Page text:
Nigeria and other countries that made the top 10 hungriest countries in the world in 2021.
Many organizations, including the United Nations, have committed to meeting deadlines in order to end hunger by 2030. After some years of increasing levels of global hunger and 2020 being no exception with this increase at a higher rate than before it seems like Zero Hunger is an even steeper climb that may be too difficult for these groups or individuals committing themselves towards its achievement
Many organizations are making their way up the mountain toward Zero Hunger but after seeing increases in global hunger over several years I’m not sure if they will make it on time due to how steep this goal has become.
From the perspective of global food security, more than half of the world’s population live in “hungry” nations – countries where per capita food availability is less than 2,100 calories per day. These countries are facing a crisis as climate change and population growth are making it harder to produce enough food.
In this article, we explore the hungriest countries in the world right now.
Nigeria has one of the highest mortality rates for children under 5 in the world.
The second-largest country in Africa, Nigeria is also among those with high levels of inequality and food insecurity – which can be observed by examining disparities between some states like Kebbi where 66% are stunted but 25% die before they turn five years old to other areas such as Lagos or Bayelsa that boast a much lower mortality rate around 3%.
Nigeria is a country in Africa with many people living below the poverty line. All of the African continent, including Nigeria, has a plateauing global population rate and an aging population. But why don’t these statistics answer your question? Nigerian people can be happy or hungry…just like any person on earth can be happy or hungry if they desire it enough to do so. Happiness and hunger are both mental conditions that each individual IS master of themselves. And no outside forces can guarantee one happiness nor override their own internal “hunger”. Your belief about what makes for unconditional happiness or stomach satisfaction may differ from someone else’s reality – who is right?
Nigeria is a hungry country. Eighty-seven million Nigerians live in food-insecure households, and three out of four suffer from chronic malnourishment. One-quarter of children die before their fifth birthday from malnutrition, and political insecurity has spurred the largest mass migration since World War II. The low income and presence of crippling conditions such as drought make it difficult to feed the population. These factors are closely tied to hunger rates in Nigeria.
A lack of ability to satisfy our basic needs like food has led many into poverty that can be so hard that they eventually stop trying to get by – people have left their homes after years without any income just to find some way out because they cannot survive anymore without help.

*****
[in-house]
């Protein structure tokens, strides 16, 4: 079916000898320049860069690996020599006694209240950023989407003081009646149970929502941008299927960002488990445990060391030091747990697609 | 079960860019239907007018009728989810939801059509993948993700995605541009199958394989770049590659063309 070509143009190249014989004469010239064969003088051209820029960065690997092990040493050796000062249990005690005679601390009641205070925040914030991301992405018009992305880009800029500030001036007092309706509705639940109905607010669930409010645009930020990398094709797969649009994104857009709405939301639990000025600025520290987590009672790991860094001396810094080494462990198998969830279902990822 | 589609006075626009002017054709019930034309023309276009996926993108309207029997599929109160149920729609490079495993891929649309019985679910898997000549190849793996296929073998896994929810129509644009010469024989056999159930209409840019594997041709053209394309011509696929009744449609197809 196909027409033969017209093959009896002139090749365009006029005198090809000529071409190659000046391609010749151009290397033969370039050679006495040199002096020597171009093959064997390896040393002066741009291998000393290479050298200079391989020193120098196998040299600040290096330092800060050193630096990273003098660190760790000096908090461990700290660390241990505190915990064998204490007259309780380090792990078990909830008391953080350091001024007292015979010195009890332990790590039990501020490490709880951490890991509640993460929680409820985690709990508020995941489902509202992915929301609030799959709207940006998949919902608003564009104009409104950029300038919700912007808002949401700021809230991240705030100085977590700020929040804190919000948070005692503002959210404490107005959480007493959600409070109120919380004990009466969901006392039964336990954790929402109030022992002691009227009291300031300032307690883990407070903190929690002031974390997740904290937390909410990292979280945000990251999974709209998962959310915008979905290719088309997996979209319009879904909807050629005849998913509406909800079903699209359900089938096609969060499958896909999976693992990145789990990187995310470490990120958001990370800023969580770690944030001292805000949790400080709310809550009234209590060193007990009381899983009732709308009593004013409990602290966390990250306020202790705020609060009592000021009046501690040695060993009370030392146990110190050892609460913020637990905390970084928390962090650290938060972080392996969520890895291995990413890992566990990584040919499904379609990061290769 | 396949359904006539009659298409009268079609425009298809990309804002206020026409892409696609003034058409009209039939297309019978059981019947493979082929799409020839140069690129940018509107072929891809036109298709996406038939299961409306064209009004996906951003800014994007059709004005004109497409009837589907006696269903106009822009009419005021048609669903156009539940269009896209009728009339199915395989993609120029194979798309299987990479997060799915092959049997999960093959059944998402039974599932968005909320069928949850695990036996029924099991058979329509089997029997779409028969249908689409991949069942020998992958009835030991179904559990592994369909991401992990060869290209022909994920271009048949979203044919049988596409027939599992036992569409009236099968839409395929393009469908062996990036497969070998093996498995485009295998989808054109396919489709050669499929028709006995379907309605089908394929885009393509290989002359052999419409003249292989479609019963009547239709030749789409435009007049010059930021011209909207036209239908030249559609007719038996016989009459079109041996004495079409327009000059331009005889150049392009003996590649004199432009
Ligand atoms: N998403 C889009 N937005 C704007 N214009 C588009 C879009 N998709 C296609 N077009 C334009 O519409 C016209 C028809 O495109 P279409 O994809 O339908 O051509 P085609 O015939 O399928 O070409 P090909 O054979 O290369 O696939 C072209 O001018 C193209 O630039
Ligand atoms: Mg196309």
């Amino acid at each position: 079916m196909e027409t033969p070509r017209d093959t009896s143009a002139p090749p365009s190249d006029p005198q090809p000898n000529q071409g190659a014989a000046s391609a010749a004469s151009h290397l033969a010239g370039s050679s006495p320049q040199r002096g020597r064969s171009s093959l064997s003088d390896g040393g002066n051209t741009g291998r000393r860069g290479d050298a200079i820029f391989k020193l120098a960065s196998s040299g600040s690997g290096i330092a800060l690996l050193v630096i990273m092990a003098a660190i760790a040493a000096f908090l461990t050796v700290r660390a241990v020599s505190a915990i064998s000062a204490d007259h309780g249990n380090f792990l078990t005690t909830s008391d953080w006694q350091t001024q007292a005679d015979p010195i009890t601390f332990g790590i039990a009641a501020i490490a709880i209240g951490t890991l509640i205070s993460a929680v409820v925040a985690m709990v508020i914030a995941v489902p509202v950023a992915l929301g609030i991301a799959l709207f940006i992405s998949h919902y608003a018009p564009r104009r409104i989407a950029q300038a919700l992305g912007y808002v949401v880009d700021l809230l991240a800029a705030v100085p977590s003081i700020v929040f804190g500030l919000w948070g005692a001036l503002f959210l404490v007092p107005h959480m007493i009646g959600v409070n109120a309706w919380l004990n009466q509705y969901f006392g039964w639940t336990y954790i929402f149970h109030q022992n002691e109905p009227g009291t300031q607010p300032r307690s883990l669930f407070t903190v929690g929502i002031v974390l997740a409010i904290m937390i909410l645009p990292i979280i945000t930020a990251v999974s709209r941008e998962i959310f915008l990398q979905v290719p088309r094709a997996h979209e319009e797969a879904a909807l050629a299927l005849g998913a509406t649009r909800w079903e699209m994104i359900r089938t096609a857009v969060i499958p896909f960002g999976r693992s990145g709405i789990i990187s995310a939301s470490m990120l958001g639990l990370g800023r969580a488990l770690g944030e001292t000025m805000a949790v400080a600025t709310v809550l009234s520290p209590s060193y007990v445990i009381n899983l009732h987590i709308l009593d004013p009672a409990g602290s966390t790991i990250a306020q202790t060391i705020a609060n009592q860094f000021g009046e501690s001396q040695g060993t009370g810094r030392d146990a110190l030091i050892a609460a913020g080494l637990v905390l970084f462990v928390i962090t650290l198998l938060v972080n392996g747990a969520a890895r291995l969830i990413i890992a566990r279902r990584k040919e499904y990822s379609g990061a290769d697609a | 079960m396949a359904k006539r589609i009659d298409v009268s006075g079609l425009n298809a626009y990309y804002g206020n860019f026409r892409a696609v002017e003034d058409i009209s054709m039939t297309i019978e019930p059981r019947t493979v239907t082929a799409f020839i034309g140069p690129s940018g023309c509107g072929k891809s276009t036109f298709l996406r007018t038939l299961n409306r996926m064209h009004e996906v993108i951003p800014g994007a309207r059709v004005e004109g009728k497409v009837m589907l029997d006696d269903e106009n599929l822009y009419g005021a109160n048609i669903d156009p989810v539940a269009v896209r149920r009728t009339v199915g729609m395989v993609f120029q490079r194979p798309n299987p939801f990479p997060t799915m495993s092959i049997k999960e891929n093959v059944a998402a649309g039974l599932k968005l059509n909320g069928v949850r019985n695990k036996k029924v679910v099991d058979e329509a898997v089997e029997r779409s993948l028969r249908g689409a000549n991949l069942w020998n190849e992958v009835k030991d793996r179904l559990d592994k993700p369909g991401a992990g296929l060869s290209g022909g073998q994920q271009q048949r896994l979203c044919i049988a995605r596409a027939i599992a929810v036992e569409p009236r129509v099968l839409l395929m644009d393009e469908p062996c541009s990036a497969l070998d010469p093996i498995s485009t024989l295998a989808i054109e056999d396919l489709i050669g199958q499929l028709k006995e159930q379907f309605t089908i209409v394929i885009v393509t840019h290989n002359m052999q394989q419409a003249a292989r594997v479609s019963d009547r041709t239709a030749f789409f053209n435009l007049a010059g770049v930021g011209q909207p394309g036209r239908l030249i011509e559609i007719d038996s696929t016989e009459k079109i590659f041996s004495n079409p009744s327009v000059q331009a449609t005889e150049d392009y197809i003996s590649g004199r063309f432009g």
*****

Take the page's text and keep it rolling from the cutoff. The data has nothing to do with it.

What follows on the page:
Answer: Yes, Afghanistan is one of the hungriest countries in the world. It has an extremely high poverty rate and poor health infrastructure or social safety nets to provide for citizens who are impoverished.
Poverty rates in Afghanistan have been increasing over recent years; 44% of Afghans live below $2 a day, and 10% live below $1 a day. Repeated cycles of poverty also make it difficult for many families to break them through saving money or working more because they are continually living close to the edge.
81% of Afghan’s face moderate food security issues at least once a year (they lack sufficient household resources) while 59% face severe food insecurity events (run into chronic or recurrent shortages) every year on average.
Only 1/3 of Afghans are self-reliant in food production, with cereal agriculture judged to be “generally unsustainable,” while wheat harvesting, maize harvesting, and groundnut harvesting are expected to decrease by between 39% and 70%, respectively. As we’re still a decade away from some of these crops being harvested regularly, the worst may only just now be beginning. The long-term result will likely be widespread hunger for tens or even hundreds of millions if not more than a billion people in Afghanistan (as well as many other places).
Lesotho is one of the hungriest countries in the world and has not been able to feed its population adequately for decades. Almost a third of Child Deaths In Lesotho is caused by hunger-related illnesses.
Lesotho’s economy was based on agriculture but because of persistent drought and wars with other countries, Lesotho’s now weak economy cannot afford to produce enough food for its population. Around 26% of children under five years old are stunted or too short for their age due to chronic malnourishment in Lesotho…
malnutrition in Lesotho is a major health problem that destroys people from the inside out and leaves them vulnerable to illness which then often leads to death.
#7. Sierra Leone
SIERRA LEONE is a hungry country in the world. Almost one-third of its population is food insecure, and about one-fourth are chronically food insecure.
Most households are expected to run short of food for at least 1 day every month during the typical lean season (period after the end of harvest). During extreme droughts, as many as 90% are estimated to become needy or hungry – meaning that they will eat below nutritional needs or lack access to reliable sources of safe water.
A major factor affecting access to food in SIERRA LEONE’s rural areas has been high poverty rates, which can lead some households not only to experience chronic hunger but also acute hunger when their crops fail due to lack of rainfall.